Yesterday, in the Wall Street Journal, Marty Feldstein argues reasonably that conventional price indices underestimate real income growth because they take inadequate account of quality improvements and new products. Marty asserts very plausibly that properly measured real incomes and wages have not been completely stagnant in recent decades.
This must be right to some extent. It’s said that automobiles entered the CPI only in 1935 and similar phenomena are surely happening today. We say there is much inflation in health care costs but I’d rather buy today’s health care at today’s prices than 1990 health care at 1990 prices or 1970 health care at 1970 prices.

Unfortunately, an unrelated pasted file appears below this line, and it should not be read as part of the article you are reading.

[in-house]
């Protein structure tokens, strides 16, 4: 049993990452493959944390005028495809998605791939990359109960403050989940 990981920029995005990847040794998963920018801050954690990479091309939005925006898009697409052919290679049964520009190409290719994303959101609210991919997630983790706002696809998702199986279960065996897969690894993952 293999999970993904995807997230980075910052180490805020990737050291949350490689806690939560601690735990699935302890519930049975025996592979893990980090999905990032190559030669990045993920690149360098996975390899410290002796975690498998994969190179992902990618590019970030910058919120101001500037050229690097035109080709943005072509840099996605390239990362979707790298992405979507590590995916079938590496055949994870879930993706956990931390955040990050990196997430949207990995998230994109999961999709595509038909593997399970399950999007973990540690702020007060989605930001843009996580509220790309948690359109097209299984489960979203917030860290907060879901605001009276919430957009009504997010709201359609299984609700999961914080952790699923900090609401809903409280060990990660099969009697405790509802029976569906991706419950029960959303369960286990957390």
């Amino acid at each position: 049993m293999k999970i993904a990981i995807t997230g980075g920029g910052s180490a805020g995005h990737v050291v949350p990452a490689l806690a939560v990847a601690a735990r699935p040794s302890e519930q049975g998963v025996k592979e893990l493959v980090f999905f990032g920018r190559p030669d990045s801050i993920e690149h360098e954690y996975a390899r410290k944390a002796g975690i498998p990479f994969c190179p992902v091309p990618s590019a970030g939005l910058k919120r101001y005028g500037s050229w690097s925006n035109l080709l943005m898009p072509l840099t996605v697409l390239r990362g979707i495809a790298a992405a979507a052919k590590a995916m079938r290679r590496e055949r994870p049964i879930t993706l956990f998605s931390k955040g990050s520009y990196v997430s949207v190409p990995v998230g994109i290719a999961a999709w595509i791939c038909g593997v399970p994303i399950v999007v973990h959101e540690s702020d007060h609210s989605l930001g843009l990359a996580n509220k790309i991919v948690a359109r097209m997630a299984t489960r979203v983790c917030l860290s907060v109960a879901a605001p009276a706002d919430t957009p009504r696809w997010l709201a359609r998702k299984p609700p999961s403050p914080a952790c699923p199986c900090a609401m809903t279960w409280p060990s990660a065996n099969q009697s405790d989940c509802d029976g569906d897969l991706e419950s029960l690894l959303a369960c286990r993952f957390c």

Even accepting Marty’s argument three further observations are appropriate.
First, there is little basis for thinking that biases have increased over time. So the conclusion that the economy is performing much less well than it once did looks valid.
Second, if we are unsure about absolute levels of income, the case for looking at relative incomes is reinforced. And so, Marty’s arguments reinforce the importance of the emergence of inequality as a central issue for economics and economic policy.
Third, it is odd for a monetary policy hawk like Marty to be making the case that inflation is overstated. If the biases he describes are important, inflation is now surely running below 1 percent. Why then should policy be in any hurry to tighten?
May 20, 2015